Tort liability is estimated to cost almost 2% of America’s GDP. The President is one of the main critics of “junk lawsuits” and he’s pushing for new laws to curb extravagent compensation claims. But lawyers are opposed, among others.

Of the compensation paid under civil suits, only a fifth of the money represents genuine recompense for measurable economic losses suffered by the plaintiffs. Many of the huge claims now being brought over asbestos are on behalf of people who are not ill but whose lawyers argue they might just have come into contact with asbestos and might one day get sick as a result.

The latest target is fast-food restaurants: on Friday June 20th, lawyers were due to gather for a conference in Boston to discuss ways of suing them on behalf of people who have become overweight from eating too many burgers and fries.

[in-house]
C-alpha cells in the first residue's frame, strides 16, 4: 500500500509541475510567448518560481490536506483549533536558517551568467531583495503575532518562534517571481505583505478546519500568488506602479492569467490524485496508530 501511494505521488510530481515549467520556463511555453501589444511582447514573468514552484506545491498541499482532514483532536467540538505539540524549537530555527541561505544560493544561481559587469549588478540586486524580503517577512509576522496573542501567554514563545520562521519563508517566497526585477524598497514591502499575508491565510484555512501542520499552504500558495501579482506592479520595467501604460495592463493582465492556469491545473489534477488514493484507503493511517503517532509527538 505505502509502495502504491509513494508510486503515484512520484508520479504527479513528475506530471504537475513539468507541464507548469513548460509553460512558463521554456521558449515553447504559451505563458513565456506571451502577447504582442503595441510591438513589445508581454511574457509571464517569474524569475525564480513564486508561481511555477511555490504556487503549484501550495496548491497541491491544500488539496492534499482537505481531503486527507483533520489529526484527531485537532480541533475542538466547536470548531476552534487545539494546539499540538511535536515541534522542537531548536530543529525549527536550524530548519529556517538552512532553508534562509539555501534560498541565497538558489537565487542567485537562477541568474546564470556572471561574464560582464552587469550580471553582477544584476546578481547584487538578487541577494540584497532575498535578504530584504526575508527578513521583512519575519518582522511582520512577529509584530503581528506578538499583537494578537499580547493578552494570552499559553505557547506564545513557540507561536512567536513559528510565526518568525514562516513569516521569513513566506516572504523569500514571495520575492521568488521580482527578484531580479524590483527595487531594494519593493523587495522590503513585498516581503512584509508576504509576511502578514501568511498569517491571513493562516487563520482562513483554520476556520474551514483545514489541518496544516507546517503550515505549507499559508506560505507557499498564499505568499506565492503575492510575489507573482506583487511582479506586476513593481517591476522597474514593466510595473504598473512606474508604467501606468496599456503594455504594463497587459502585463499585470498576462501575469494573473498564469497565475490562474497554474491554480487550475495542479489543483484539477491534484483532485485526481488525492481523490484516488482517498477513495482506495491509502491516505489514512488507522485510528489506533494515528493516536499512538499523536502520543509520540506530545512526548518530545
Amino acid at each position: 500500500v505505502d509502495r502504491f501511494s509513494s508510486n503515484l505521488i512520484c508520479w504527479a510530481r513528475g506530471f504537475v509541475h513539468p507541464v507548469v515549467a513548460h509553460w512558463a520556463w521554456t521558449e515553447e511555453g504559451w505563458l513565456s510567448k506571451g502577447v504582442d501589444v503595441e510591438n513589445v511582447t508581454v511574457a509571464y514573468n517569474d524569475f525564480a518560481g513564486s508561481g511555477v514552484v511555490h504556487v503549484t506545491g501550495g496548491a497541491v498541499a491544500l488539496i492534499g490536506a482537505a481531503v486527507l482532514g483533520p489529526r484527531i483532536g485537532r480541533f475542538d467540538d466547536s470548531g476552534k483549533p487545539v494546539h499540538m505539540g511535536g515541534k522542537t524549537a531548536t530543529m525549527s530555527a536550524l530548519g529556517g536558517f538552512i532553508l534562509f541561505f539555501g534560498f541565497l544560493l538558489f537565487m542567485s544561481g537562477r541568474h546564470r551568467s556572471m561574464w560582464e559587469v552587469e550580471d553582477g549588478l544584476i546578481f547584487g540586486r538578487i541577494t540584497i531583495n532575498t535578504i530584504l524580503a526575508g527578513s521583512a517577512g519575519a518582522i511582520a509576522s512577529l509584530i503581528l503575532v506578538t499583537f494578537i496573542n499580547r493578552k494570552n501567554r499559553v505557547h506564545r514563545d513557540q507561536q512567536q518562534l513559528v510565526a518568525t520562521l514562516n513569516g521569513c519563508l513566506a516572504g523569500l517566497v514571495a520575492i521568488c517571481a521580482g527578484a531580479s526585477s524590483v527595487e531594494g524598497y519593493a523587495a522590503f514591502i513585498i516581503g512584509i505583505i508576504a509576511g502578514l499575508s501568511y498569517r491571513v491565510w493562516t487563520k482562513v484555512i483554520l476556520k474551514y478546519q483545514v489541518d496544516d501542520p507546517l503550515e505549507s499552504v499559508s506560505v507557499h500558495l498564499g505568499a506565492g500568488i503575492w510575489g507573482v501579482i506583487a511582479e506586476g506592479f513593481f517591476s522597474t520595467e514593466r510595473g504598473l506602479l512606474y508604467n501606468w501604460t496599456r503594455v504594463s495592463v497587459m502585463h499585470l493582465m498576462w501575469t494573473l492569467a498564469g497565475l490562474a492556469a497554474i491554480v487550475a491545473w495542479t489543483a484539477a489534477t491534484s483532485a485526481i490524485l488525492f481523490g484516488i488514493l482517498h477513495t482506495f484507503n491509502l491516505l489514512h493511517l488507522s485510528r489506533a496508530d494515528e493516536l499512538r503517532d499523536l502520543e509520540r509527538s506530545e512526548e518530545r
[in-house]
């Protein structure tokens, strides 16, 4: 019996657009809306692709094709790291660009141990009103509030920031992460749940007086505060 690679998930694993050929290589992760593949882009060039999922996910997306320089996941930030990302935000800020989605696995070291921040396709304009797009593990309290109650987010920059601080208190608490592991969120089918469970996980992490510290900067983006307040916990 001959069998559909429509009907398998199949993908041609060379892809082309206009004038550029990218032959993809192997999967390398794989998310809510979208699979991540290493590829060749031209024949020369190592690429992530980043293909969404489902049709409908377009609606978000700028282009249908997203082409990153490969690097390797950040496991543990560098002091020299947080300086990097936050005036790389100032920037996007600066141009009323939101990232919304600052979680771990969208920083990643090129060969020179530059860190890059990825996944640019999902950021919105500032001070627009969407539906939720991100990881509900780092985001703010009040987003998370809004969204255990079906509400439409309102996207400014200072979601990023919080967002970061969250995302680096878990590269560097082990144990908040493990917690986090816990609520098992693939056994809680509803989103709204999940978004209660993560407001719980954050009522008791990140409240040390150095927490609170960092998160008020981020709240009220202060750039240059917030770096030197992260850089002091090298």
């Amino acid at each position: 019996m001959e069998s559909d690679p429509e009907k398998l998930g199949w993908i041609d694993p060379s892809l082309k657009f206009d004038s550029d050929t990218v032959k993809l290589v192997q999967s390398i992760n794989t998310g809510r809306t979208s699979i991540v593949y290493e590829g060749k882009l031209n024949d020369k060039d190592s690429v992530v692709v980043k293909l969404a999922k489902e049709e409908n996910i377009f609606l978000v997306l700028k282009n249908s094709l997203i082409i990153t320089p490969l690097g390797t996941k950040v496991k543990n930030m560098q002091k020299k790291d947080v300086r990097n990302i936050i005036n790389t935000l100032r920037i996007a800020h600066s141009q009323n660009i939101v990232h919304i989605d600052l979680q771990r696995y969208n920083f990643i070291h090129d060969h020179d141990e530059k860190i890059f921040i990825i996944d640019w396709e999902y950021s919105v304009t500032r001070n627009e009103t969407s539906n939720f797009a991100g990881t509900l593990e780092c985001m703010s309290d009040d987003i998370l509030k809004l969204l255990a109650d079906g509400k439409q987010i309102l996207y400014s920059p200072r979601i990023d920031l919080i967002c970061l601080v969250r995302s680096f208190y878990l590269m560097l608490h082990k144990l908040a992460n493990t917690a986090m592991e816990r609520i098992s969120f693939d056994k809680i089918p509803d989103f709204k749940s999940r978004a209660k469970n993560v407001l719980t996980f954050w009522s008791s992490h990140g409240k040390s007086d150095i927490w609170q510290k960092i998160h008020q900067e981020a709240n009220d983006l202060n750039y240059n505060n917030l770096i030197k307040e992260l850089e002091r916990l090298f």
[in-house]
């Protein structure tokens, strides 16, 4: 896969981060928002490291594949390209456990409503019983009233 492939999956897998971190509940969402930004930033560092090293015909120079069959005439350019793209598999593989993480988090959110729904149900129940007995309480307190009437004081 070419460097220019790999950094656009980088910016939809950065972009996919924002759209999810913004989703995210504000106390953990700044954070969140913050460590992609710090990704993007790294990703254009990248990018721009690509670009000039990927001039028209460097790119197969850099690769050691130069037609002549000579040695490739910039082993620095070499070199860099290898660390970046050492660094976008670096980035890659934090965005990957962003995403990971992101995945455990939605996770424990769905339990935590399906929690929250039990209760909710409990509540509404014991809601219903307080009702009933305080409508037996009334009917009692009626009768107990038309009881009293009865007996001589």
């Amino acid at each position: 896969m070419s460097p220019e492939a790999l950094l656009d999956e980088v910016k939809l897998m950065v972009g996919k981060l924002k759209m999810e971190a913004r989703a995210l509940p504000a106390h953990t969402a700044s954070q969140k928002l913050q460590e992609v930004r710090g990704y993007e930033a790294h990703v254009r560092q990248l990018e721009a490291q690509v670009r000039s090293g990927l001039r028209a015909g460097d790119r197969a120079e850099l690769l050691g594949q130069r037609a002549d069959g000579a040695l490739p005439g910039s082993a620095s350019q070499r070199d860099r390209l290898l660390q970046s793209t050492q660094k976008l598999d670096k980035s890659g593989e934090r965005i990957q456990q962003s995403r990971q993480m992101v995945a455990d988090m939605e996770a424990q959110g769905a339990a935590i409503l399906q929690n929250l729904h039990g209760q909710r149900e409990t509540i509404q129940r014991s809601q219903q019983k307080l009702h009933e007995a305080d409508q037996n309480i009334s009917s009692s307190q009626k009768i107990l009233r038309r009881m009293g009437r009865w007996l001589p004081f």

Critics of such enormous liability claims argue that the main beneficiaries are the lawyers— who often take 30%-50% of the settlement—that the sums awarded are out of all proportion to the defendant’s true culpability, and that some businesses and professions, especially doctors, are being driven to the wall by the courts’ excessive generosity to plaintiffs.

The most prominent critic of what he calls “junk lawsuits” is President George Bush, whose election campaign in 2000 highlighted the justice reforms he passed in Texas while he was its governor. Mr Bush has repeatedly called on Congress for new federal laws to curb extravagant compensation claims and to stop lawyers “shopping around” local courts for a friendly judge who will be lavishly generous in awarding someone else’s money. On June 12th the House of Representatives passed a bill to clamp down on this by moving all class-action suits worth over $5m to the federal courts, which usually make smaller awards.

Earlier this month, Mr Bush’s successor as governor of Texas, Rick Perry pushed through some further reforms, imposing new limits on claims over both medical negligence and faulty products. The American Tort Reform Association (ATRA) says Texas has gone farther than other states in curbing excessively generous compensation and on imposing penalties on those bringing frivolous lawsuits.

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